Maryland - IGPA score for budget process, contents and disclosure
Budget transparency indicator Yes or no?
Performance measures
{{{1}}}
"Generally Accepted Accounting Principles" budget N
600px-Red x.png
Multi-year forecasting
{{{1}}}
Annual cycle Y
600px-Yes check.png
Binding revenue forecast N
600px-Red x.png
Legislative revenue forecast
{{{1}}}
Nonpartisan staff Y
600px-Yes check.png
Constitution or statutory tax/spend limitations Y
600px-Yes check.png
TOTAL 6

In addition to the individual state profile, IGPA offers a 50-state comparison and profiles for other states.[28]

U.S. PIRG "Following the Money" report

See also: Following the Money 2014 Report

The U.S. Public Interest Research Group, a consumer-focused nonprofit organization based in Washington, D.C., released its annual report on state transparency websites in April 2014. The report, entitled "Following the Money," measured how transparent and accountable state websites are with regard to state government spending.[29] According to the report, Maryland received a grade of B- and a numerical score of 82.5, indicating that Maryland was an "advancing" state in terms of transparency regarding state spending.[29]

Accounting principles

See also: Maryland government accounting principles

Maryland's Office of Legislative Audits (OLA) publishes its audit reports online.[30] OLA is part of the Maryland General Assembly’s Department of Legislative Services and operates under the authority of the State Government Article, Sections 2-1217 through 2-1227 of the Annotated Code of Maryland.[31]

OLA reports to the General Assembly’s Joint Audit Committee and is responsible for:

  • Performing fiscal compliance audits of state agencies to evaluate fiscal operations and determine compliance with laws and regulations
  • Conducting performance audits to evaluate whether a state agency or program is operating in an economic, efficient and effective manner
  • Conducting performance audits of the financial management practices of local school systems
  • Operating a fraud hotline for reporting fraud, waste, and abuse of state resources
  • Monitoring the financial reporting practices and financial condition of local governments in Maryland
  • Conducting special reviews and investigations requested by the Joint Audit Committee

Contact information

Maryland Department of Budget and Management
45 Calvert Street
Annapolis, Maryland 21401
Telephone: 410-260-7041

See also

External links

Additional reading

References

  1. Refers to General Fund spending. Typically in state budgets the General Fund is spending that is most directly controlled by state legislators.
  2. This figure is derived by calculating the percent difference between the prior two years' spending levels according to the National Association of State Budget Officers.
  3. Bureau of Labor Statistics, "CPI Detailed Report Data for February 2014," accessed April 9, 2014
  4. InflationData.com, "Cumulative Inflation Calculator," February 28, 2014
  5. National Conference of State Legislatures, "State Experiences with Annual and Biennial Budgeting," updated April 2011
  6. 6.0 6.1 6.2 National Association of State Budget Officers, "Budget Processes in the States, Summer 2008," accessed February 21, 2014
  7. 7.00 7.01 7.02 7.03 7.04 7.05 7.06 7.07 7.08 7.09 7.10 7.11 7.12 7.13 7.14 7.15 National Association of State Budget Officers "State Expenditure Report, 2011-2013," accessed February 21, 2014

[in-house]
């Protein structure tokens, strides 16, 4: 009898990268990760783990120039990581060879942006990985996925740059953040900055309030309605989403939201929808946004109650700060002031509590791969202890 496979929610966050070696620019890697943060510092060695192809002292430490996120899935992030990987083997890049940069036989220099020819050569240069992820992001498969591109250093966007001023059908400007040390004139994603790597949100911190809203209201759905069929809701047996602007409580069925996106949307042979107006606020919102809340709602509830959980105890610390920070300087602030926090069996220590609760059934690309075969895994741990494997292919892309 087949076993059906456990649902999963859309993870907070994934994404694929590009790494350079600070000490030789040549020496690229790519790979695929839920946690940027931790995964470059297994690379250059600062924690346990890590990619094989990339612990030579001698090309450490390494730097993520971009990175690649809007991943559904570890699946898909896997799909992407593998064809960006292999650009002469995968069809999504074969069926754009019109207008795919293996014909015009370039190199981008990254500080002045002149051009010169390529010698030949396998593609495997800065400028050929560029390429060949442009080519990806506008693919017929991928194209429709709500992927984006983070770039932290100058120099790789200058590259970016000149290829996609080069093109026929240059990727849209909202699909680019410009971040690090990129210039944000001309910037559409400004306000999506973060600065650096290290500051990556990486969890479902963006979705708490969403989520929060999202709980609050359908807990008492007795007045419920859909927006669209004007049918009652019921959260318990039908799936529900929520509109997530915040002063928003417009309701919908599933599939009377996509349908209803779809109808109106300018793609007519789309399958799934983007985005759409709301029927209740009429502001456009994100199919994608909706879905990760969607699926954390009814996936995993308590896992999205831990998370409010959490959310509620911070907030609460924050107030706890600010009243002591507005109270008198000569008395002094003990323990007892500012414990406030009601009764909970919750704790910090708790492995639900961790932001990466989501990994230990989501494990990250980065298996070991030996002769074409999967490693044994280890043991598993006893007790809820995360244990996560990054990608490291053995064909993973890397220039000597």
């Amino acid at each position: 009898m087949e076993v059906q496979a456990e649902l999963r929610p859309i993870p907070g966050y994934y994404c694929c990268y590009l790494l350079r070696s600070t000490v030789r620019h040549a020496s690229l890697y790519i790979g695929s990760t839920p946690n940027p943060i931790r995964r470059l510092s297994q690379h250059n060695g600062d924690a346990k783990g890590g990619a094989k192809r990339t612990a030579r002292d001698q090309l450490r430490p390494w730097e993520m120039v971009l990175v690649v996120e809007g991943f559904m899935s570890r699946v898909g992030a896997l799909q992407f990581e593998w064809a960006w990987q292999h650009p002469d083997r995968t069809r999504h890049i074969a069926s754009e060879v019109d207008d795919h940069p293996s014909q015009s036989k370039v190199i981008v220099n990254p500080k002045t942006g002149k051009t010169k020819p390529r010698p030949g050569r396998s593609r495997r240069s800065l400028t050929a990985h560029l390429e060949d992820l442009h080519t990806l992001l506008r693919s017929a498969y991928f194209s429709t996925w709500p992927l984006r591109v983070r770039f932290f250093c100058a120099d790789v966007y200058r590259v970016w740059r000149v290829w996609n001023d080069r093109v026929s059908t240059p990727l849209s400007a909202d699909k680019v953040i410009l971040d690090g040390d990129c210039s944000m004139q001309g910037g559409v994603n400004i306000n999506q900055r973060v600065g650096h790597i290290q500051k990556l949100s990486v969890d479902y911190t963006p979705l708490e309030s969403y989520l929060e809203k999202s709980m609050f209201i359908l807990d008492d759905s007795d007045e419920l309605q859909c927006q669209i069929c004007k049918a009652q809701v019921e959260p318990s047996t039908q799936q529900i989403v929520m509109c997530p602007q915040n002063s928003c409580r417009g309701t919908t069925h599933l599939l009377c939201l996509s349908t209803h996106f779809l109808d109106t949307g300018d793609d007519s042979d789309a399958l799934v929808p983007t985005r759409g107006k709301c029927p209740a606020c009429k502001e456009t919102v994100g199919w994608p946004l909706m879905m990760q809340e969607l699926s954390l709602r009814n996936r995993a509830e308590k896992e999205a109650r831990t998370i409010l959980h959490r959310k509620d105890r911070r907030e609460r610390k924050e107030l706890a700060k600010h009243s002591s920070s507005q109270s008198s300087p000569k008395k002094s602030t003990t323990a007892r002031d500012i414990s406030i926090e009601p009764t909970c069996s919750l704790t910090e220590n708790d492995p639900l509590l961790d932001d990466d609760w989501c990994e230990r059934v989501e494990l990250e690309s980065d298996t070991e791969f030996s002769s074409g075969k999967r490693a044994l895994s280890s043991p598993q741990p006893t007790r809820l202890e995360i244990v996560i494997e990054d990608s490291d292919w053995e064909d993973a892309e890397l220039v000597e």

8. 8.0 8.1 8.2 United States Census Bureau, "Annual Estimates of the Resident Population: April 1, 2010 to July 1, 2013," accessed February 26, 2014
  9. 9.0 9.1 9.2 National Association of State Budget Officers, "State Expenditure Report, 2009-2011," accessed February 24, 2014
  10. 10.0 10.1 National Association of State Budget Officers, "State Expenditures Report, 2010-2012," accessed February 24, 2014
  11. National Association of State Budget Officers, "State Expenditure Report, 2009," accessed February 24, 2014
  12. National Association of State Budget Officers, "State Expenditure Report, 2008," accessed February 24, 2014
  13. United States Census Bureau, "Vintage 2009: Annual Population Estimates," accessed February 26, 2014
  14. Maryland General Assembly, "HB 0100 (CH 0423)," accessed April 22, 2014
  15. State Budget Solutions, "State Budget Solutions' Fourth Annual State Debt Report," January 8, 2014
  16. Washington Examiner, "EXography: Unfunded public employee pensions drive state debts skyward," January 21, 2014
  17. State Budget Solutions "State Budget Solutions' Fourth Annual State Debt Report," January 8, 2014
  18. Pew Center on the States, "Widening Gap Update," accessed November 27, 2013
  19. The Washington Post, "Governor O’Malley’s budget raises taxes on Maryland’s high-earners," January 17, 2012
  20. 20.0 20.1 Stateline: The Daily News Service of The Pew Charitable Trusts, "Infographic: S&P State Credit Ratings, 2001-2012," July 13, 2012
  21. 21.0 21.1 United States Census Bureau, "State Government Finances: 2012," accessed February 24, 2014
  22. Recovery.gov, "Stimulus Spending by State," accessed February 21, 2014
  23. Federal Fund Information for States “ARRA FMAP Extension & Education Jobs Fund Totals,” August 11, 2010
  24. DelmarvaNow.com, "Maryland to receive $450 million from jobs bill," August 12, 2010
  25. Maryland State Legislature, "Maryland House Bill 358 (2008)," accessed April 22, 2014
  26. Maryland Funding Accountability and Transparency, "Home page," accessed April 22, 2014
  27. Institute of Government and Public Affairs at University of Illinois, "Home page," accessed February 21, 2014
  28. 28.0 28.1 28.2 Institute of Government and Public Affairs at University of Illinois, "Budget Transparency Profiles - All 50 States," September 2011
  29. 29.0 29.1 U.S. Public Interest Research Group, "Following the Money 2014 Report," accessed April 15, 2014
  30. Maryland Office of Legislative Audits, "Audit Reports," accessed August 20, 2013
  31. Maryland Office of Legislative Audits, "Home page," accessed October 24, 2009